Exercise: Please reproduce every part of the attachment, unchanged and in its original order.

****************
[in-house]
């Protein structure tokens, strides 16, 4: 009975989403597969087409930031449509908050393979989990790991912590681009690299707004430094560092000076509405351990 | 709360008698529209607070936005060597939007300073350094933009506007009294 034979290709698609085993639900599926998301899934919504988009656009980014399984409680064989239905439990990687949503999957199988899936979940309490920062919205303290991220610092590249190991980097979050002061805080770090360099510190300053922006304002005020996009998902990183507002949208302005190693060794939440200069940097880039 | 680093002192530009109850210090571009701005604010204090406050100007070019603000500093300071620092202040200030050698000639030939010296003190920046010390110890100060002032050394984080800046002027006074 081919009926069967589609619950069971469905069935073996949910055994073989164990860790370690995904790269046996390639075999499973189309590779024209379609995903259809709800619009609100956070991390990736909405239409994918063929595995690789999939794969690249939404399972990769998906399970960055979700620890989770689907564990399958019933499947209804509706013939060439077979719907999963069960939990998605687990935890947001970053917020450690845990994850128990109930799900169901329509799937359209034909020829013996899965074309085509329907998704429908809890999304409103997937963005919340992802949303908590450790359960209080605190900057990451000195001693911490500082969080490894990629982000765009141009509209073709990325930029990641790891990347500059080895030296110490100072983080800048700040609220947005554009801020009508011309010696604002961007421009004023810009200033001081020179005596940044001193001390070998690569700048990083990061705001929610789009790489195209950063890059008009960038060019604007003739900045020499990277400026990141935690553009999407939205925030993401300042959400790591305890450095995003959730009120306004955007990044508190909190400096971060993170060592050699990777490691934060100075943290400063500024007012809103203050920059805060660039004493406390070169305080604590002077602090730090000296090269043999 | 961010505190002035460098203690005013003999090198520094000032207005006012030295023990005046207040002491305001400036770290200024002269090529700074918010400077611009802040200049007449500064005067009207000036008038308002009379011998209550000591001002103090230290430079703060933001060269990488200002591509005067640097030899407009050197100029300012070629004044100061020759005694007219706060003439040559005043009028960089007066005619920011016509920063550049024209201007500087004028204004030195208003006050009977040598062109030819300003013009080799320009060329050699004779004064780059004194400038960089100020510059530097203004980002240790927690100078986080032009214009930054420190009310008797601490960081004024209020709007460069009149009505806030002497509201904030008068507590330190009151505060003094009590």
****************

[in-house]
């Protein structure tokens, strides 16, 4: 009975989403597969087409930031449509908050393979989990790991912590681009690299707004430094560092000076509405351990 | 709360008698529209607070936005060597939007300073350094933009506007009294 034979290709698609085993639900599926998301899934919504988009656009980014399984409680064989239905439990990687949503999957199988899936979940309490920062919205303290991220610092590249190991980097979050002061805080770090360099510190300053922006304002005020996009998902990183507002949208302005190693060794939440200069940097880039 | 680093002192530009109850210090571009701005604010204090406050100007070019603000500093300071620092202040200030050698000639030939010296003190920046010390110890100060002032050394984080800046002027006074 081919009926069967589609619950069971469905069935073996949910055994073989164990860790370690995904790269046996390639075999499973189309590779024209379609995903259809709800619009609100956070991390990736909405239409994918063929595995690789999939794969690249939404399972990769998906399970960055979700620890989770689907564990399958019933499947209804509706013939060439077979719907999963069960939990998605687990935890947001970053917020450690845990994850128990109930799900169901329509799937359209034909020829013996899965074309085509329907998704429908809890999304409103997937963005919340992802949303908590450790359960209080605190900057990451000195001693911490500082969080490894990629982000765009141009509209073709990325930029990641790891990347500059080895030296110490100072983080800048700040609220947005554009801020009508011309010696604002961007421009004023810009200033001081020179005596940044001193001390070998690569700048990083990061705001929610789009790489195209950063890059008009960038060019604007003739900045020499990277400026990141935690553009999407939205925030993401300042959400790591305890450095995003959730009120306004955007990044508190909190400096971060993170060592050699990777490691934060100075943290400063500024007012809103203050920059805060660039004493406390070169305080604590002077602090730090000296090269043999 | 961010505190002035460098203690005013003999090198520094000032207005006012030295023990005046207040002491305001400036770290200024002269090529700074918010400077611009802040200049007449500064005067009207000036008038308002009379011998209550000591001002103090230290430079703060933001060269990488200002591509005067640097030899407009050197100029300012070629004044100061020759005694007219706060003439040559005043009028960089007066005619920011016509920063550049024209201007500087004028204004030195208003006050009977040598062109030819300003013009080799320009060329050699004779004064780059004194400038960089100020510059530097203004980002240790927690100078986080032009214009930054420190009310008797601490960081004024209020709007460069009149009505806030002497509201904030008068507590330190009151505060003094009590």